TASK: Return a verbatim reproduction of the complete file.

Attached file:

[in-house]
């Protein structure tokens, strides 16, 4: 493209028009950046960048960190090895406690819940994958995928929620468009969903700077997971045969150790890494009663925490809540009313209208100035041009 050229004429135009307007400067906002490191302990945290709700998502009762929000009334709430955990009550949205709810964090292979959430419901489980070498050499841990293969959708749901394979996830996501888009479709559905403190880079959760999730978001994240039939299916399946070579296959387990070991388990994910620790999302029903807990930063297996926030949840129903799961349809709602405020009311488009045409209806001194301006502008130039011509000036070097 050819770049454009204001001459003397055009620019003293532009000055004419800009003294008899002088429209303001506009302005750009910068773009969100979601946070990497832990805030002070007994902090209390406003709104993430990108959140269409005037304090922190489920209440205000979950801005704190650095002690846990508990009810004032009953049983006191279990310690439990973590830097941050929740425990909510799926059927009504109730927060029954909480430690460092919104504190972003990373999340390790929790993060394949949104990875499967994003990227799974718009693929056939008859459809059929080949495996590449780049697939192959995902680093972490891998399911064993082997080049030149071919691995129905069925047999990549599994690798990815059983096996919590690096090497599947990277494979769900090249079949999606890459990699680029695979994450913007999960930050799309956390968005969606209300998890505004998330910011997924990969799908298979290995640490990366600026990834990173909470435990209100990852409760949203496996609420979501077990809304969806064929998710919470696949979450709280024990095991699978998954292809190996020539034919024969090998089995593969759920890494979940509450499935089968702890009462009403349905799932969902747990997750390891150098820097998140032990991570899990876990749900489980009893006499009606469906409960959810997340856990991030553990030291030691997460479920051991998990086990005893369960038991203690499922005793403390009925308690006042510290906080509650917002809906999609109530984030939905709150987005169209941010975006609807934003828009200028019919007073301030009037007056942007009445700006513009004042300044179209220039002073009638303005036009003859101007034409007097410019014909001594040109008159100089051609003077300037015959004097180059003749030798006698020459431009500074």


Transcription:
[in-house]
């Protein structure tokens, strides 16, 4: 493209028009950046960048960190090895406690819940994958995928929620468009969903700077997971045969150790890494009663925490809540009313209208100035041009 050229004429135009307007400067906002490191302990945290709700998502009762929000009334709430955990009550949205709810964090292979959430419901489980070498050499841990293969959708749901394979996830996501888009479709559905403190880079959760999730978001994240039939299916399946070579296959387990070991388990994910620790999302029903807990930063297996926030949840129903799961349809709602405020009311488009045409209806001194301006502008130039011509000036070097 050819770049454009204001001459003397055009620019003293532009000055004419800009003294008899002088429209303001506009302005750009910068773009969100979601946070990497832990805030002070007994902090209390406003709104993430990108959140269409005037304090922190489920209440205000979950801005704190650095002690846990508990009810004032009953049983006191279990310690439990973590830097941050929740425990909510799926059927009504109730927060029954909480430690460092919104504190972003990373999340390790929790993060394949949104990875499967994003990227799974718009693929056939008859459809059929080949495996590449780049697939192959995902680093972490891998399911064993082997080049030149071919691995129905069925047999990549599994690798990815059983096996919590690096090497599947990277494979769900090249079949999606890459990699680029695979994450913007999960930050799309956390968005969606209300998890505004998330910011997924990969799908298979290995640490990366600026990834990173909470435990209100990852409760949203496996609420979501077990809304969806064929998710919470696949979450709280024990095991699978998954292809190996020539034919024969090998089995593969759920890494979940509450499935089968702890009462009403349905799932969902747990997750390891150098820097998140032990991570899990876990749900489980009893006499009606469906409960959810997340856990991030553990030291030691997460479920051991998990086990005893369960038991203690499922005793403390009925308690006042510290906080509650917002809906999609109530984030939905709150987005169209941010975006609807934003828009200028019919007073301030009037007056942007009445700006513009004042300044179209220039002073009638303005036009003859101007034409007097410019014909001594040109008159100089051609003077300037015959004097180059003749030798006698020459431009500074």